Russian Journal of Genetics

, Volume 43, Issue 7, pp 757–768 | Cite as

Phylogeny of the order rodentia inferred from structural analysis of short retroposon B1

  • N. A. Veniaminova
  • N. S. Vassetzky
  • L. A. Lavrenchenko
  • S. V. Popov
  • D. A. Kramerov
General Genetics


A large-scale study of short retroposon (SINE) B1 has been conducted in the genome of rodents from most of the known families of this mammalian order. The B1 nucleotide sequences of rodents from different families exhibited a number of characteristic features including substitutions, deletions, and tandem duplications. Comparing the distribution of these features among the rodent families, the currently discussed phylogenetic relationships were tested. The results of analysis indicated (1) an early divergence of Sciuridae and related families (Aplodontidae and Gliridae) from the other rodents; (2) a possible subsequent divergence of beavers (Castoridae); (3) a monophyletic origin of the group Hystricognathi, which includes several families, such as porcupines (Hystricidae) and guinea pigs (Caviidae); (4) a possible monophyletic origin of the group formed by the remaining families, including six families of mouselike rodents (Myodonta). Various approaches to the use of short retroposons for phylogenetic studies are discussed.


Unable to display preview. Download preview PDF.

Unable to display preview. Download preview PDF.


  1. 1.
    Deininger, P.L. and Batzer, M.A., Mammalian Retroelements, Genome Res., 2002, vol. 12, no. 10, pp. 1455–1465.PubMedCrossRefGoogle Scholar
  2. 2.
    Kramerov, D. and Vassetzky, N., Short Retroposons in Eukaryotic Genomes, Int. Rev. Cytol., 2005, vol. 247, pp. 165–221.PubMedGoogle Scholar
  3. 3.
    Okada, N., SINEs, Curr. Opin. Genet. Dev., 1991, vol. 1, no. 4, pp. 498–504.PubMedCrossRefGoogle Scholar
  4. 4.
    Kapitonov, V.V. and Jurka, J., A Novel Class of SINE Elements Derived from 5S rRNA, Mol. Biol. Evol., 2003, vol. 20, no. 5, pp. 694–702.PubMedCrossRefGoogle Scholar
  5. 5.
    Nishihara, H., Smit, A.F., and Okada, N., Functional Noncoding Sequences Derived from SINEs in the Mammalian Genome, Genome Res., 2006, vol. 16, no. 7, pp. 864–874.PubMedCrossRefGoogle Scholar
  6. 6.
    Kramerov, D.A., Grigoryan, A.A., Ryskov, A.P., et al., Long Double-Stranded Sequences (dsRNA-B) of Nuclear Pre-mRNA Consist of a Few Highly Abundant Classes of Sequences: Evidence from DNA Cloning Experiments, Nucleic Acids Res, 1979, vol. 6, no. 2, pp. 697–713.PubMedCrossRefGoogle Scholar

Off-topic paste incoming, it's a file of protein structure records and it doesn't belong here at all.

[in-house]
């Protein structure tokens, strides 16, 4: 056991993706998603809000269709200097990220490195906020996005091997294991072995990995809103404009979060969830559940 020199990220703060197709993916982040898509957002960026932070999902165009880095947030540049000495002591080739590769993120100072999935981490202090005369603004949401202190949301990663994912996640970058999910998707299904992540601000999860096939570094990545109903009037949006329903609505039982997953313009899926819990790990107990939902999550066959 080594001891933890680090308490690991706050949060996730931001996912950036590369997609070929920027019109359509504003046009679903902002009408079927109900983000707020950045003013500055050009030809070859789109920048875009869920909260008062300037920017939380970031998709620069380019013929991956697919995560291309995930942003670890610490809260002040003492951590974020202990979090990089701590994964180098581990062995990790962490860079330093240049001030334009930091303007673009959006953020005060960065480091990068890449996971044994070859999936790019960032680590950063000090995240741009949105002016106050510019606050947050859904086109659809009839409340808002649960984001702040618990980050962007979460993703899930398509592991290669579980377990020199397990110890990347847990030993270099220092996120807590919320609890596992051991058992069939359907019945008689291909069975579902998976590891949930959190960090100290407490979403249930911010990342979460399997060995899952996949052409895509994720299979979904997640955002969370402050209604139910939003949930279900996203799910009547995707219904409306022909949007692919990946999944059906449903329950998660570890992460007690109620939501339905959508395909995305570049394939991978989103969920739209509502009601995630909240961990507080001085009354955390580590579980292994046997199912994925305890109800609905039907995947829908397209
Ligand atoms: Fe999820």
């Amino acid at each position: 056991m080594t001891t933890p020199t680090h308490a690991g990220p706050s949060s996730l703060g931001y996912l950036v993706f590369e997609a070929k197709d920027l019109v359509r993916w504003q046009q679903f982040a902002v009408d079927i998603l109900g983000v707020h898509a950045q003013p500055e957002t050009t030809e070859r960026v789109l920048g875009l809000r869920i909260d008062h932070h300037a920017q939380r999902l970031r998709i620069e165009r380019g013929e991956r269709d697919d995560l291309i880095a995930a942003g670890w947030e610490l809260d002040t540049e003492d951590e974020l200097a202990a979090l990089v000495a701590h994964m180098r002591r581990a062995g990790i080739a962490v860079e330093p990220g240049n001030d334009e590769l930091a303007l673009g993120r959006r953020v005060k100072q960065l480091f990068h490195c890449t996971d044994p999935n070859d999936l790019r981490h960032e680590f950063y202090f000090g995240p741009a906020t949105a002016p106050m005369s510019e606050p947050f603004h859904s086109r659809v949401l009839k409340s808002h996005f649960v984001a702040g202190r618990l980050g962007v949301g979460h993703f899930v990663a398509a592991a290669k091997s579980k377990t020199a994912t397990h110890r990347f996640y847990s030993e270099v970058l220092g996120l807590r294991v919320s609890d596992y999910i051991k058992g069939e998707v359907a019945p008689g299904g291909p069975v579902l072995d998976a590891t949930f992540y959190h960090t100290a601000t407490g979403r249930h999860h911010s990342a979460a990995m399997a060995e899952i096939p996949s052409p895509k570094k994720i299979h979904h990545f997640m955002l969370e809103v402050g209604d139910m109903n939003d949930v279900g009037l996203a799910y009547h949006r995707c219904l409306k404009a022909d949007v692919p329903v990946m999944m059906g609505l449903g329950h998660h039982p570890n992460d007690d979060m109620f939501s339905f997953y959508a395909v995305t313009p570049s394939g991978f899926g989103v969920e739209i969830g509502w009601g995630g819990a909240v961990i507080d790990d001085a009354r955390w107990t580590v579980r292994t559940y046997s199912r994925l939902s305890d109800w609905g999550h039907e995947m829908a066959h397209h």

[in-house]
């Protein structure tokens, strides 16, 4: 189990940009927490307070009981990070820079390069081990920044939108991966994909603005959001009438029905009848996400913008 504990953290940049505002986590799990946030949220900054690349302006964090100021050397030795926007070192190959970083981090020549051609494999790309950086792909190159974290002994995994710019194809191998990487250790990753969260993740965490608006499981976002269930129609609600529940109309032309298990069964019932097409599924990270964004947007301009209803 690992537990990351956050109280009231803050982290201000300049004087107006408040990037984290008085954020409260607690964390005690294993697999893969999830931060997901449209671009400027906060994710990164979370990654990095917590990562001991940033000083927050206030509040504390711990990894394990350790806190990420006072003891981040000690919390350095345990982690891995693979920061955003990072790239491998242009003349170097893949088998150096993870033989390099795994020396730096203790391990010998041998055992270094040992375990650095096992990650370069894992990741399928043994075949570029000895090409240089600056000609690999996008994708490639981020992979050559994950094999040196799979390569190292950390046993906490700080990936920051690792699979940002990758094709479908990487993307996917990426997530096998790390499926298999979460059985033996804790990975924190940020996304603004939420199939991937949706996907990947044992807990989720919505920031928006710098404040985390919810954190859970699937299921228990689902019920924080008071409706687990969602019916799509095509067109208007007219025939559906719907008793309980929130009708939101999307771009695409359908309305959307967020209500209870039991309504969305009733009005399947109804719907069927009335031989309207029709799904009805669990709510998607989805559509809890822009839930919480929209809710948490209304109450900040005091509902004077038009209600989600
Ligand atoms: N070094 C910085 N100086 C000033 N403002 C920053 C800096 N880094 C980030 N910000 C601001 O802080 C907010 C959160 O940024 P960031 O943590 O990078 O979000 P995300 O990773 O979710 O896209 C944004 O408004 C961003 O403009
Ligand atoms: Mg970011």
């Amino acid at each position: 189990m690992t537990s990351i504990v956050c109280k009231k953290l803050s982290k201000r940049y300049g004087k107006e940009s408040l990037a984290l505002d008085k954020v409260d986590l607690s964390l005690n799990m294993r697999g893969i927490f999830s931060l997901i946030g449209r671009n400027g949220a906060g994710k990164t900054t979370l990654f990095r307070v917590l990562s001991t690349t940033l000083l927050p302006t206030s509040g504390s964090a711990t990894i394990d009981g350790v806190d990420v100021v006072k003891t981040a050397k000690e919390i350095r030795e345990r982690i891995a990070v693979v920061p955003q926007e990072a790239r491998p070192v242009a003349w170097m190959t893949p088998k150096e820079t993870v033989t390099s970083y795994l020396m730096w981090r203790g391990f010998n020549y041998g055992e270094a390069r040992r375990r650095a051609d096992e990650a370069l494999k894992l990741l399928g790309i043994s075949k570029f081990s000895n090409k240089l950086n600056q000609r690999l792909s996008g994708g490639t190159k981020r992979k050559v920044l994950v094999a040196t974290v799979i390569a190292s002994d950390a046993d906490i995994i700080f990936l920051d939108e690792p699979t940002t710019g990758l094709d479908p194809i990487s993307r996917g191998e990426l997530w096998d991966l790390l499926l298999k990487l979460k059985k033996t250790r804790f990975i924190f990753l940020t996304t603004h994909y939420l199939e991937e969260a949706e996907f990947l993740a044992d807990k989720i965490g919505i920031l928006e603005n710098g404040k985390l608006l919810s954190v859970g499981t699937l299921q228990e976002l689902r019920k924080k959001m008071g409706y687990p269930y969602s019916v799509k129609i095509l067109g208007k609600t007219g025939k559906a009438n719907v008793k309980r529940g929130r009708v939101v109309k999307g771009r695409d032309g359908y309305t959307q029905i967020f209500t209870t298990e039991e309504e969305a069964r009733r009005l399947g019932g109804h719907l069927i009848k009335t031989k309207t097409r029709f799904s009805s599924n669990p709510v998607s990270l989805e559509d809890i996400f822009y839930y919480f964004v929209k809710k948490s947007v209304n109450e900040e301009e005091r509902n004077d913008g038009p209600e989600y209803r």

7. 7.
    Krayev, A.S., Kramerov, D.A., Skryabin, K.G., et al., The Nucleotide Sequence of the Ubiquitous Repetitive DNA Sequence B1 Complementary to the Most Abundant Class of Mouse Fold-Back RNA, Nucleic Acids Res., 1980, vol. 8, no. 6, pp. 1201–1215.PubMedCrossRefGoogle Scholar
  8. 8.
    Deininger, P.L., Jolly, D.J., Rubin, C.M., et al., Base Sequence Studies of 300 Nucleotide Renatured Repeated Human DNA Clones, J. Mol. Biol., 1981, vol. 151, no. 1, pp. 17–33.PubMedCrossRefGoogle Scholar
  9. 9.
    Haynes, S.R., Toomey, T.P., Leinwand, L., et al., The Chinese Hamster Alu-Equivalent Sequence: A Conserved Highly Repetitious, Interspersed Deoxyribonucleic Acid Sequence in Mammals Has a Structure Suggestive of a Transposable Element, Mol. Cell. Biol., 1981, vol. 1, no. 7, pp. 573–583.PubMedGoogle Scholar
  10. 10.
    Ullu, E. and Tschudi, C., Alu Sequences Are Processed 7SL RNA Genes, Nature, 1984, vol. 312, no. 5990, pp. 171–172.PubMedCrossRefGoogle Scholar
  11. 11.
    Daniels, G.R. and Deininger, P.L., A Second Major Class of Alu Family Repeated DNA Sequences in a Primate Genome, Nucleic Acids Res., 1983, vol. 11, no. 21, pp. 7595–7610.PubMedCrossRefGoogle Scholar
  12. 12.
    Zietkiewicz, E., Richer, C., Sinnett, D., et al., Monophyletic Origin of Alu Elements in Primates, J. Mol. Evol., 1998, vol. 47, no. 2, pp. 172–182.PubMedCrossRefGoogle Scholar
  13. 13.
    Roos, C., Schmitz, J., and Zischler, H., Primate Jumping Genes Elucidate Strepsirrhine Phylogeny, Proc. Natl. Acad. Sci. USA, 2004, vol. 101, no. 29, pp. 10 650–10 654.CrossRefGoogle Scholar
  14. 14.
    Labuda, D., Sinnett, D., Richer, C., et al., Evolution of Mouse B1 Repeats: 7SL RNA Folding Pattern Conserved, J. Mol. Evol., 1991, vol. 32, no. 5, pp. 405–414.PubMedCrossRefGoogle Scholar
  15. 15.
    Quentin, Y., A Master Sequence Related to a Free Left Alu Monomer (FLAM) at the Origin of the B1 Family in Rodent Genomes, Nucleic Acids Res., 1994, vol. 22, no. 12, pp. 2222–2227.PubMedCrossRefGoogle Scholar
  16. 16.
    Hartenberger, J.-L., The Order Rodentia: Major Questions on Their Evolutionary Origin, Relationships and Suprafamilial Systematics, in Evolutionary Relationship among Rodents, Luckett, W. and Hartenberger, J.-L., Eds., New York: Plenum, 1985, pp. 1–33.Google Scholar
  17. 17.
    Pavlinov, I., Sistematika sovremennykh mlekopitayushchikh (Systematics of Contemporary Mammals), Moscow: Mosk. Gos. Univ., 2003.Google Scholar
  18. 18.
    Krayev, A.S., Markusheva, T.V., Kramerov, D.A., et al., Ubiquitous Transposon-Like Repeats B1 and B2 of the Mouse Genome: B2 Sequencing, Nucleic Acids Res., 1982, vol. 10, no. 23, pp. 7461–7475.PubMedCrossRefGoogle Scholar
  19. 19.
    Den Dunnen, J.T. and Schoenmakers, J.G., Consensus Sequences of the Rattus norvegicus B1 and B2 Repeats, Nucleic Acids Res., 1987, vol. 15, no. 6, p. 2772.CrossRefGoogle Scholar
  20. 20.
    Bains, W. and Temple-Smith, K., Similarity and Divergence among Rodent Repetitive DNA Sequences, J. Mol. Evol., 1989, vol. 28, no. 3, pp. 191–199.PubMedCrossRefGoogle Scholar
  21. 21.
    Waterston, R.H., Lindblad-Toh, K., Birney, E., et al., Initial Sequencing and Comparative Analysis of the Mouse Genome, Nature, 2002, vol. 420, no. 6915, pp. 520–562.PubMedCrossRefGoogle Scholar
  22. 22.
    Gibbs, R.A., Weinstock, G.M., Metzker, M.L., et al., Genome Sequence of the Brown Norway Rat Yields Insights into Mammalian Evolution, Nature, 2004, vol. 428, no. 6982, pp. 493–521.PubMedCrossRefGoogle Scholar
  23. 23.